A state audit has raised new questions about the 2008 master plan for the next phase of New Jersey’s $12 billion school construction program, saying it may not represent the greatest needs in the state, after all.
Quietly released last week, the report by State Auditor Stephen Eells appeared to back the Christie administration’s ongoing review of the Schools Development Authority’s capital plan, a review that has essentially stalled more than 50 projects in the state’s poorest cities.
The report found that school projects gauged as being critical were skipped over in the 2008 capital plan, largely due to rules that projects underway get first priority and that every eligible district see at least one project included.
In Elizabeth, for instance, where state officials said nearly 3,000 new primary grade seats are needed, a new elementary school was left off the list while a less critical project was included from Long Branch, where the deficit was only about 600 seats, the report said.
And the Long Branch project ended up with its own problems.
“This project, which was the only one received by the district, also involves the demolition and replacement of a school that the [SDA] paid over $3 million to renovate,” the audit said.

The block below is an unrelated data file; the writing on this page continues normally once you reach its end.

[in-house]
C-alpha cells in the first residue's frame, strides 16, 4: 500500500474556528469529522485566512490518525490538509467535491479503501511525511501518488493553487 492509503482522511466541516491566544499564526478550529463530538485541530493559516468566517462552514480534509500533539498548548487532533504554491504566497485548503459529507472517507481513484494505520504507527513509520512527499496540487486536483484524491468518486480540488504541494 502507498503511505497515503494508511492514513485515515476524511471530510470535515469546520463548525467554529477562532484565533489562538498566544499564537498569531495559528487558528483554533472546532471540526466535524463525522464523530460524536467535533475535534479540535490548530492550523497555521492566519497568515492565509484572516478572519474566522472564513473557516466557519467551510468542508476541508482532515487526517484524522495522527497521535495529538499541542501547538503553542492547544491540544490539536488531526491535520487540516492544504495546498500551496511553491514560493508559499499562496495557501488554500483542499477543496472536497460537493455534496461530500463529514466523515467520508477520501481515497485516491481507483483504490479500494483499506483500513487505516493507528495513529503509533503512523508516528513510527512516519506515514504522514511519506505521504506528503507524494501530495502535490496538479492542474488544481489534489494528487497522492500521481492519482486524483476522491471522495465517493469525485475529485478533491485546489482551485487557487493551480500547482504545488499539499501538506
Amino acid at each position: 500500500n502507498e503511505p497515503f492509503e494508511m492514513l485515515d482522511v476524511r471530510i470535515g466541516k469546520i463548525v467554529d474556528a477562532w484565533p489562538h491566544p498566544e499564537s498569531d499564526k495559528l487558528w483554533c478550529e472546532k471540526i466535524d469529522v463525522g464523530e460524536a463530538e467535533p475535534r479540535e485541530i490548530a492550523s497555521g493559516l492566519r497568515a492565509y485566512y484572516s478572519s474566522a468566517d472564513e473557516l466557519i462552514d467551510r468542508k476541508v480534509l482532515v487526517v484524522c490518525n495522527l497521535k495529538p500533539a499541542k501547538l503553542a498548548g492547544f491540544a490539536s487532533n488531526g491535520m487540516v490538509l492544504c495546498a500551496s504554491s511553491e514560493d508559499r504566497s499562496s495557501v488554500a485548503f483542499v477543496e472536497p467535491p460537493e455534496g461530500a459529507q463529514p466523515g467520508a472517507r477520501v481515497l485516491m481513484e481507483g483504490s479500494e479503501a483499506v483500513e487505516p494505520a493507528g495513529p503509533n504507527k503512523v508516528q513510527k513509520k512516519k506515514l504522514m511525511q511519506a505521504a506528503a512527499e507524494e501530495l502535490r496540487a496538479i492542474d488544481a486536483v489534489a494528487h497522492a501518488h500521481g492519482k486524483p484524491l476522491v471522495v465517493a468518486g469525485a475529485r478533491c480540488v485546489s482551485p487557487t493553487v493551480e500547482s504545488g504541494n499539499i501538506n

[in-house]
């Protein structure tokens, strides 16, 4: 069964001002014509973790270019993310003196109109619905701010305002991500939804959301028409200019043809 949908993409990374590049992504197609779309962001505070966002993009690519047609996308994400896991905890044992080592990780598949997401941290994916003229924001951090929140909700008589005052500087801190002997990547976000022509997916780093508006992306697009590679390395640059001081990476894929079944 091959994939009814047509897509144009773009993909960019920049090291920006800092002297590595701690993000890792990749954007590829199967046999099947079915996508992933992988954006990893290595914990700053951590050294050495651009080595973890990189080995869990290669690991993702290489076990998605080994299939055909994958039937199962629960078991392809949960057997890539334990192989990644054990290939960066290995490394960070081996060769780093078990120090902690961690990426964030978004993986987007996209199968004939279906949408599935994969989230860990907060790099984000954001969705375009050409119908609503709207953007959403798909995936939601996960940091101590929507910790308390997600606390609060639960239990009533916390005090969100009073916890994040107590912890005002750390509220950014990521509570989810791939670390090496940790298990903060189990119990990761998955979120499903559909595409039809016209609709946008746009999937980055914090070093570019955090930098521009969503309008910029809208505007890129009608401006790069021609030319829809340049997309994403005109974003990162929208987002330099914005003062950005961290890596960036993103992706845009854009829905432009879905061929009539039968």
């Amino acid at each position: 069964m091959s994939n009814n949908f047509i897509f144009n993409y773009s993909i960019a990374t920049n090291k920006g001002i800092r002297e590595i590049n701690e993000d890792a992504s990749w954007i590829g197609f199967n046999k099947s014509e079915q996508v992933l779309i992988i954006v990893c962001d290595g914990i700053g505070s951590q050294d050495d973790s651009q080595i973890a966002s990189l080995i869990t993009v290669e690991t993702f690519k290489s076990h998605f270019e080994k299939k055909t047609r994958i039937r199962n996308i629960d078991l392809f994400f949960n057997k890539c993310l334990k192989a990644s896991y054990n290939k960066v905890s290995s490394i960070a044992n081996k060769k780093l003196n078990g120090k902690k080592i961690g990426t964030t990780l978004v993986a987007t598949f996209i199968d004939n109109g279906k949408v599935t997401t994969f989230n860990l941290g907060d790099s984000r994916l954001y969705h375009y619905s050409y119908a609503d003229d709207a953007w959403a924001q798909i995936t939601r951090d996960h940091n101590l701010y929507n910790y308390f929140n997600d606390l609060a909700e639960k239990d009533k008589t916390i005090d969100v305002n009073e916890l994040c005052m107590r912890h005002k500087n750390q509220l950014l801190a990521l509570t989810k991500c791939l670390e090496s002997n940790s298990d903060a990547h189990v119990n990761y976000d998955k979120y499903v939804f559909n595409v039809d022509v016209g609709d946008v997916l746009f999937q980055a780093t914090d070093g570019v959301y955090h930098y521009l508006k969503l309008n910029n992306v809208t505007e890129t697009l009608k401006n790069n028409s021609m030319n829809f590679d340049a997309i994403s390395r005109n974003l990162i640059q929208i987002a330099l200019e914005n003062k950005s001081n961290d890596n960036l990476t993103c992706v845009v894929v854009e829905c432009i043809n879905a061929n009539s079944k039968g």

The audit also examined how millions of dollars in contract “change orders” were processed at the SDA, long a target of criticism for waste and mismanagement, including from Gov. Chris Christie.
The audit found some continued deficiencies, but by and large, said the SDA has improved much of its practices from a previous audit in 2006.
SDA officials yesterday would not comment on the auditor’s specific findings and instead issued a broad statement of general support.
“In pursuing a planned review to update the 2008 Capital Plan, the SDA looks forward to incorporating the State Auditor’s current findings and recommendations,” the statement read.
“The SDA remains committed to ensuring that the most critical projects across the state advance while exercising fiscal responsibility.”
But not all were pleased, as advocates from districts that may have been shortchanged in the 2008 plan were now worried their slimmer winnings could be in peril.
Paterson, for example, hoped for 10 different school projects to be on the priority list but was only allowed a maximum of four. Construction of a new elementary school finally broke ground late last year, before Christie suspended any further work.
“At this rate, we won’t get it done until 2012,” said Irene Sterling, president of the Paterson Education Fund. “Every time we take a step back to the drawing board, we lose another year for these children.”
In Elizabeth, the only project now on the list is a new magnet high school. But officials said four new high schools are needed, not to mention the elementary school needs.
“We’re not surprised the auditor has found these things;” said Donald Goncalves, the district’s spokesman. “These were the cold years, the ice age for getting anything done. But as we move forward, we just ask for fairness.”